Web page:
Sale Pending: What Does It Mean & Should You Make an Offer?

Sale pending generally indicates that all contingencies have been removed, and the buyer is moving toward closing.

Remember the big red “Pending” sticker you used to see across “For Sale” yard signs? Before the Internet and online listings, that sign was the consumer’s only indication that a home had a deal.

Today’s consumers discover the words “contingent” or “pending” online, and they don’t always know what it means.

Many buyers assume that “sale pending” means the property is no longer available. But that’s not always the case.

If you’ve fallen in love with a home that shows as pending, don’t immediately rule it out. Here’s what you need to know to decide if a “sale pending” home is still worth pursuing.

Understanding ‘subject to’ and ‘contingent upon’

To understand what “sale pending” means, it helps to understand how typical real estate transactions work.

A buyer generally makes an offer “subject to” a property inspection, a bank appraisal or full loan approval. Sometimes they make it “contingent upon” the sale of their current home.

If they can’t get financing, sell their current home, or resolve an issue from the inspection with the seller, the buyer can exit the contract, subject to one of those terms.

A property with a deal on it may still be for sale

In some places, real estate agents label a home with some contingency as “active with conditions” or “active continue to show,” letting other buyers and agents know that the seller will still entertain other offers.

During this period, the seller is unable to enter into an agreement with another buyer, but the sale is not a “done deal.”

What this means to another buyer is that there’s an opportunity for a “backup” offer. If the first offer falls through, the seller can move straight to the backup. Otherwise, they will have to go back on the market — and, in some ways, start from scratch.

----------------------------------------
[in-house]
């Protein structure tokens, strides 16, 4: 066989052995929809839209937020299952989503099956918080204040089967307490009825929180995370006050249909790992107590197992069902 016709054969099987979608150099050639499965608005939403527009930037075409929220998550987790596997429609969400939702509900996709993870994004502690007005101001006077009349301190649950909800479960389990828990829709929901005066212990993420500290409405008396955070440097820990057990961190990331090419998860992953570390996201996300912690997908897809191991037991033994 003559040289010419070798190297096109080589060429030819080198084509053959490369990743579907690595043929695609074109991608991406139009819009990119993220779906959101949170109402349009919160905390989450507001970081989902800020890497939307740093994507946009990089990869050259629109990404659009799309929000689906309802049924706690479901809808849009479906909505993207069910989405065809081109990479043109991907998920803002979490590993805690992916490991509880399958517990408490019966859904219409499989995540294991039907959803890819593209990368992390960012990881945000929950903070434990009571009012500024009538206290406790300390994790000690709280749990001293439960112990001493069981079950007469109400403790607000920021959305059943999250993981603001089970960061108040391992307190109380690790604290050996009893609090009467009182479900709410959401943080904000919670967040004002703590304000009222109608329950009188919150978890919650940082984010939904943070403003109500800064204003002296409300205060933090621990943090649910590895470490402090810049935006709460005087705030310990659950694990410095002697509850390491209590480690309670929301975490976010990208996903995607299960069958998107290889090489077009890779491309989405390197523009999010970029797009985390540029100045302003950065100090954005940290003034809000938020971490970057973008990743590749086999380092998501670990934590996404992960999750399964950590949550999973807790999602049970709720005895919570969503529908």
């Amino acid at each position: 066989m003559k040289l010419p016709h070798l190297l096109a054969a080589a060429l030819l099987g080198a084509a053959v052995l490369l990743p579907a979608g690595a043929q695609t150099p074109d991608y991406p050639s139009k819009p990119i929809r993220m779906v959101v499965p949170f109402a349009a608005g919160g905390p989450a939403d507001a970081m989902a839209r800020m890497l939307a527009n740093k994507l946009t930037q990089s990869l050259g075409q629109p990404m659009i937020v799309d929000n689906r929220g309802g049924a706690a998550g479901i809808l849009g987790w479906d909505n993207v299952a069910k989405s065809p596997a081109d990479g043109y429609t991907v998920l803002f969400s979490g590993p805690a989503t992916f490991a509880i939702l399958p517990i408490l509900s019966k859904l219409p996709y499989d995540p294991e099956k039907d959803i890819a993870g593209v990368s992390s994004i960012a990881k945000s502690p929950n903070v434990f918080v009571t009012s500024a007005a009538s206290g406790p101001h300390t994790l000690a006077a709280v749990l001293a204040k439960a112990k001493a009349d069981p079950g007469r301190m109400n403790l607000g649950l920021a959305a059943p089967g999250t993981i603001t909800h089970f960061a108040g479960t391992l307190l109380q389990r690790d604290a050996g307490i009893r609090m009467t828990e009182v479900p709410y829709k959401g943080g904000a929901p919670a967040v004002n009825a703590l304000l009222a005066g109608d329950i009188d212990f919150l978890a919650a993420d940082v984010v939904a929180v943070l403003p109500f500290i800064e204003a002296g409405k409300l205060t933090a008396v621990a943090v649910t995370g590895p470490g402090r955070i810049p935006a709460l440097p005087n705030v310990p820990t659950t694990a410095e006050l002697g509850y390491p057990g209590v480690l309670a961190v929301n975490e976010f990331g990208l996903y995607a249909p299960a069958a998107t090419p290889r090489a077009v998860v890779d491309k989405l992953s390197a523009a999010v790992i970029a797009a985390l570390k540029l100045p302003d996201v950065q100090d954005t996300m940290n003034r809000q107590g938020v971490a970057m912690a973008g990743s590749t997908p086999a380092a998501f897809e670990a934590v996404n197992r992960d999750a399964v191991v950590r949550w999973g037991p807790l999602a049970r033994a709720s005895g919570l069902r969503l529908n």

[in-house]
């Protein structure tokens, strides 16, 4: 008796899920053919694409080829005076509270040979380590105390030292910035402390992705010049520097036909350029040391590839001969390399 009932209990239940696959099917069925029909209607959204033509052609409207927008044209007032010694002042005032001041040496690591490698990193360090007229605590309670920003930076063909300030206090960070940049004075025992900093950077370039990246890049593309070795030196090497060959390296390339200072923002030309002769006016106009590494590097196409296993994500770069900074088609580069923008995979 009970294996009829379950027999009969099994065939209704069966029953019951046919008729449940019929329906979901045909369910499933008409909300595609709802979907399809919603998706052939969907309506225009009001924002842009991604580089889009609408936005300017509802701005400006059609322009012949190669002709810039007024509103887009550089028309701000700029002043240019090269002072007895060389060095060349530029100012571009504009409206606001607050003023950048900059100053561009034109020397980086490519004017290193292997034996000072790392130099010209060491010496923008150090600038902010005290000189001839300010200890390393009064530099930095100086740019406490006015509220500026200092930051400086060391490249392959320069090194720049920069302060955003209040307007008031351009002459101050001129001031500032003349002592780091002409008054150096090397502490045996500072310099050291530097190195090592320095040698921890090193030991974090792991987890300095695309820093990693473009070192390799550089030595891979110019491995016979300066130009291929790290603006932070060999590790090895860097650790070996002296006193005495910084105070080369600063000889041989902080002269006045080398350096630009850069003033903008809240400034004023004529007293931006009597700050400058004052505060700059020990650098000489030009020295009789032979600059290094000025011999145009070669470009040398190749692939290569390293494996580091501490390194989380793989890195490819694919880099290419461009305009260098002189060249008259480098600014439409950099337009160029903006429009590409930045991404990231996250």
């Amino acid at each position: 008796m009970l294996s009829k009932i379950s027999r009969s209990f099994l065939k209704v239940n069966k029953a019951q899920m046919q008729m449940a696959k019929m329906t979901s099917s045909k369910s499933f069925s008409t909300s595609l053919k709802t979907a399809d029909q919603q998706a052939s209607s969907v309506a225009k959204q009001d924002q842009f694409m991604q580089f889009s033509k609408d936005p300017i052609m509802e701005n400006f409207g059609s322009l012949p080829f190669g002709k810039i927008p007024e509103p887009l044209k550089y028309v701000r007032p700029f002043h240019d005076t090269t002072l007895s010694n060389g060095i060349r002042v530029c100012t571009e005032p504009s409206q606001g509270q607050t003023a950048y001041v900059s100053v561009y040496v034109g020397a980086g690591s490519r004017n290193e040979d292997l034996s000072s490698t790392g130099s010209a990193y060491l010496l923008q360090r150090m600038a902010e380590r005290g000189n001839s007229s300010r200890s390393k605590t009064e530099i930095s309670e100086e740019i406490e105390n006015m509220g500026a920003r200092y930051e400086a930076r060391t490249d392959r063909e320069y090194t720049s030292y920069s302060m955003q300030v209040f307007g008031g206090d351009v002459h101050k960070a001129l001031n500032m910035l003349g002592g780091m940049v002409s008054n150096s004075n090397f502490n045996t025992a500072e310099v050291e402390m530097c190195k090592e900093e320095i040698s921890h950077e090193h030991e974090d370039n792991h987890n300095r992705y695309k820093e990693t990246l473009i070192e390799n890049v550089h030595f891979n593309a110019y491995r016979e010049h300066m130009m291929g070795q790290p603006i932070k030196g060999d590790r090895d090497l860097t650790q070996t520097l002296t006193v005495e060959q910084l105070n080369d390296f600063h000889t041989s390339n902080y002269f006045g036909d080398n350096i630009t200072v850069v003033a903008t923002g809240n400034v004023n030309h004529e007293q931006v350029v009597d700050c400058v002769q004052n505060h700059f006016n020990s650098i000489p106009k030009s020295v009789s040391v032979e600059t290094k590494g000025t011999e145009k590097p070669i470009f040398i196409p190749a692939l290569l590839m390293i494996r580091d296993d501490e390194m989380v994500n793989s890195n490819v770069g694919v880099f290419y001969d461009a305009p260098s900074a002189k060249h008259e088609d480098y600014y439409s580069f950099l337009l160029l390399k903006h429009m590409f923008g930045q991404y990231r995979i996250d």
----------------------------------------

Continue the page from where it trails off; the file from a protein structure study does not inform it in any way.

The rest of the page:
It’s the exception to the rule, but in some markets, buyers don’t sign a contract until after they’ve inspected and investigated. That means they only have a “verbal” agreement with the seller. It’s not a done deal until signed by all parties, and the home is still available until both sides sign a contract.  A backup offer will try to trump the first place offer during the days and weeks when the first buyer inspects, appraises and investigates.

No more contingencies = ‘sale pending’

A deal that’s truly pending is one in which the buyers have removed all contingencies. The buyer is “locked in” to buying the home.

The final step is to move toward closing, which can take anywhere from a few days to a few weeks.

Most agents won’t label a home “pending” until this time, when the sale is close to a done deal. In this case, the sale is pending the final closing.

Can a buyer walk away after removing all contingencies? Absolutely, but it’s less likely. From time to time, a buyer has an emergency and needs to exit the contract. But most likely, the buyer risks losing the earnest money deposit.

Find out the property’s status

Has the buyer had the inspections? Did they go well? Were there any issues? Have your agent ask the listing agent these questions to understand the current deal on the table.

Doing so will help you understand whether there’s a potential opportunity here. It will also give the seller some leverage.

Don’t get your hopes up when the home of your dreams shows “sale pending.” Instead, put the home on the back burner and follow the sale. In changing markets, buyers get cold feet, or banks’ lending standards get more rigid, causing deals to fall apart.

A smart agent will make his or her customer’s interest known, so that if a deal falls apart, the buyer is right there, ready to step in.

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